They help build a diverse candidate pipeline, which numerous studies have shown leads to increased creativity, better decision-making, and improved financial performance for employers. 

A. Selection ratio

The selection ratio metric measures the diversity of the candidate pool and the hires made, ensuring that the recruitment process is fair and unbiased.

Formula: Selection ratio = (Number of final hires / Number of applicants) for each demographic group

A balanced selection ratio across different demographic groups indicates an unbiased and equitable hiring process.

Free recruitment metrics template + calculator!

Now that you’ve understood the top hiring KPIs to track, here’s a quick cheat sheet with all formulas on one page. 

Feel free to print this recruitment metrics template (or bookmark it) and keep it on your desk for quick reference!

A recruitment metrics cheat sheet with all the formulas in one place.

To make your life easier, we’ve even put together an easy-to-use recruitment metrics template with pre-filled formulas for calculating all your key hiring KPIs. 

Simply download a free copy of our calculator below and fill it in with your own numbers.

Found our calculator helpful? Be sure to share it with other recruiters in your circle!

What are the recruitment metrics best practices to follow while hiring?

Assessing recruitment metrics.

Taking stock of your recruitment metrics is more than just number-crunching; it’s about strategically piecing together the puzzle of effective hiring. 

In fact, 68% of organizations now rely on data-driven techniques to enhance their talent acquisition strategies, and the best part is these numbers help companies engage and retain 14% more employees.

Here’s how you can ensure a more objective and data-backed hiring process by following the best practices used in recruitment metrics: 

1. Choose the right metrics for your goals

It’s essential to select metrics that align with your specific recruitment objectives. 

For instance, if your primary goal is to improve the quality of hires, focus on metrics like your first-year attrition rate.

The recruitment KPIs you track should directly support your organization’s broader goals. This alignment ensures that your efforts contribute effectively to the company’s overall success.

2. Regularly review and adapt

The recruitment landscape is constantly changing, making it crucial to reassess and adjust your metrics to remain relevant and practical.

If specific sourcing channels aren’t yielding the desired quality of candidates, it’s time to reevaluate and redirect your efforts.

3. Ensure accurate data collection

The accuracy of your data collection is fundamental. Inaccurate data can lead to misguided strategies and poor decision-making.

To avoid this miscalculation, invest in a high-quality applicant tracking system and recruitment tools to automate metrics tracking, ensuring precision and reliability in your data.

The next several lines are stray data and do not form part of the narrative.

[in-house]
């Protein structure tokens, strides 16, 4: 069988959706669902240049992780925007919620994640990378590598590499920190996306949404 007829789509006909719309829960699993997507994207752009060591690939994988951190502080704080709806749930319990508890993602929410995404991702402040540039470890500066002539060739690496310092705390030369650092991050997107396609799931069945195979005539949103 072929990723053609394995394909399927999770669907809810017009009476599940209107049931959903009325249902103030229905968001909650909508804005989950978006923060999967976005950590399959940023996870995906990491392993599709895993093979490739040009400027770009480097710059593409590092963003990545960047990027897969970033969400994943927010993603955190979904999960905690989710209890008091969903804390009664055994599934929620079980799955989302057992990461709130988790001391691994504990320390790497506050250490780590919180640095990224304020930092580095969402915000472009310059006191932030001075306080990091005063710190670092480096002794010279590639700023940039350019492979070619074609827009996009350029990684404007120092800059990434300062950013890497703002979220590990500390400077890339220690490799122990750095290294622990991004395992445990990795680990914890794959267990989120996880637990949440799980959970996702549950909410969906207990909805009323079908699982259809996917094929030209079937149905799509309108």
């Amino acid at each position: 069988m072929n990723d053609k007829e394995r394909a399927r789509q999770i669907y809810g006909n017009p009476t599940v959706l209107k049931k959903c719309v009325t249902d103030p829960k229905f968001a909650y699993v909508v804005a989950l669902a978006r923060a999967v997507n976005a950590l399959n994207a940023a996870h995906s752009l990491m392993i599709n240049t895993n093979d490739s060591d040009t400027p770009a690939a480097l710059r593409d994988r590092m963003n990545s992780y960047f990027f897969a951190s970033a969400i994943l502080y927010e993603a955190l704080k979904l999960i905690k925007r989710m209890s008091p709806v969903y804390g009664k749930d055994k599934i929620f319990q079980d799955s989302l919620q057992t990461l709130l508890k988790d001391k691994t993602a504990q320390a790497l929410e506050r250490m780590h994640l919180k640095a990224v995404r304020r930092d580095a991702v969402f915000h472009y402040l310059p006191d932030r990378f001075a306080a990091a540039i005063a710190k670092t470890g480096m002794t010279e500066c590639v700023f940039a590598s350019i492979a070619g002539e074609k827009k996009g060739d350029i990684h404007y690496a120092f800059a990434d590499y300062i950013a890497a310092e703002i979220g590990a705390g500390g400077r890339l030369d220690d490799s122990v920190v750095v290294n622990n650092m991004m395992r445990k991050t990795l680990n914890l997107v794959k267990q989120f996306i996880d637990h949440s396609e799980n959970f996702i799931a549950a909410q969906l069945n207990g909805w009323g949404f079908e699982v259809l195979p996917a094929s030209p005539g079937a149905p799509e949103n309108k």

4. Focus on candidate experience

Consistently gather feedback from all candidates, whether they were hired or not. 

Measuring your candidate net promoter score can provide invaluable insights into the effectiveness of your recruitment process.

You can use the feedback to refine your recruitment process continuously. 

It’s also a great way to show your candidates they are valued, increasing the likelihood of them accepting an offer or recommending you as an employer. 

Download our free eBook: Everything recruiters ever needed to know about candidate experience 

5. Train your team

Your recruitment team must understand the importance of these metrics and how to interpret them effectively.

You can do this by encouraging ongoing recruiter training and staying updated on the latest trends in hiring metrics and analysis techniques.

6. Benchmark against industry standards

Knowing the industry benchmarks helps you understand where your recruitment strategies and metrics stand compared to your competitors.

Use these benchmarks to set realistic targets and goals, continually striving to elevate your recruitment practices.


Incorporating recruitment metrics is all about combining data-driven insights with a human-centric approach to hiring. 

Remember, effective recruitment aims to connect the right people with the right opportunities, and these metrics are vital to achieving this goal efficiently. 

Frequently asked questions

1. How does cost per hire impact recruitment strategies?

Cost per hire calculates the total expenses of hiring a new employee, including advertising, recruiter fees, and other associated costs. 

It’s vital for budgeting and ensuring efficient use of resources. Companies can make more cost-effective hiring decisions by understanding and optimizing this recruitment metric.

2. What does the quality of hire indicate in recruitment metrics?

Quality of hire refers to the value a new employee brings to your company, often measured through performance, cultural fit, and retention. 

This metric is crucial as it helps assess the long-term impact of your hiring decisions. Improving the quality of hire leads to better team performance and reduced turnover, ultimately contributing to the organization’s overall success.